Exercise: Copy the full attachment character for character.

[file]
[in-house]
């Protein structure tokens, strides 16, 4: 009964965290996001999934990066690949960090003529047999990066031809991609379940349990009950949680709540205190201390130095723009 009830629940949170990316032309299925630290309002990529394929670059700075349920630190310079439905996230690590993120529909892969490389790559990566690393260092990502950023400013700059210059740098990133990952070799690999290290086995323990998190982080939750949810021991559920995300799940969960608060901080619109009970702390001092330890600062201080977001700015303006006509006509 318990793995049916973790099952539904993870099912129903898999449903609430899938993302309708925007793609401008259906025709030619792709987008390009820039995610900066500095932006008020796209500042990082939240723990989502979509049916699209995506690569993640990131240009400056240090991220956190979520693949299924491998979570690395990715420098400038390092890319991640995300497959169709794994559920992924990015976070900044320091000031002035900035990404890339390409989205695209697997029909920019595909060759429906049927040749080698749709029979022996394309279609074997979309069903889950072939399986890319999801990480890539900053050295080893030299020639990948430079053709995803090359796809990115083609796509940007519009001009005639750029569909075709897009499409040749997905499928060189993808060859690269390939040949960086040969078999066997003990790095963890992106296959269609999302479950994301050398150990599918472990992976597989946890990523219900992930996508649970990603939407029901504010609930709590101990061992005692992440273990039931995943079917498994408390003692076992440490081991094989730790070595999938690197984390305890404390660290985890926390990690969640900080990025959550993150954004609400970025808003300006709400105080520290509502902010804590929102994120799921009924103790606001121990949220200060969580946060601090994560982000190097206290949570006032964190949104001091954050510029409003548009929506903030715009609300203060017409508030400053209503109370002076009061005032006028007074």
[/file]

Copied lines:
[in-house]
């Protein structure tokens, strides 16, 4: 009964965290996001999934990066690949960090003529047999990066031809991609379940349990009950949680709540205190201390130095723009 009830629940949170990316032309299925630290309002990529394929670059700075349920630190310079439905996230690590993120529909892969490389790559990566690393260092990502950023400013700059210059740098990133990952070799690999290290086995323990998190982080939750949810021991559920995300799940969960608060901080619109009970702390001092330890600062201080977001700015303006006509006509 318990793995049916973790099952539904993870099912129903898999449903609430899938993302309708925007793609401008259906025709030619792709987008390009820039995610900066500095932006008020796209500042990082939240723990989502979509049916699209995506690569993640990131240009400056240090991220956190979520693949299924491998979570690395990715420098400038390092890319991640995300497959169709794994559920992924990015976070900044320091000031002035900035990404890339390409989205695209697997029909920019595909060759429906049927040749080698749709029979022996394309279609074997979309069903889950072939399986890319999801990480890539900053050295080893030299020639990948430079053709995803090359796809990115083609796509940007519009001009005639750029569909075709897009499409040749997905499928060189993808060859690269390939040949960086040969078999066997003990790095963890992106296959269609999302479950994301050398150990599918472990992976597989946890990523219900992930996508649970990603939407029901504010609930709590101990061992005692992440273990039931995943079917498994408390003692076992440490081991094989730790070595999938690197984390305890404390660290985890926390990690969640900080990025959550993150954004609400970025808003300006709400105080520290509502902010804590929102994120799921009924103790606001121990949220200060969580946060601090994560982000190097206290949570006032964190949104001091954050510029409003548009929506903030715009609300203060017409508030400053209503109370002076009061005032006028007074």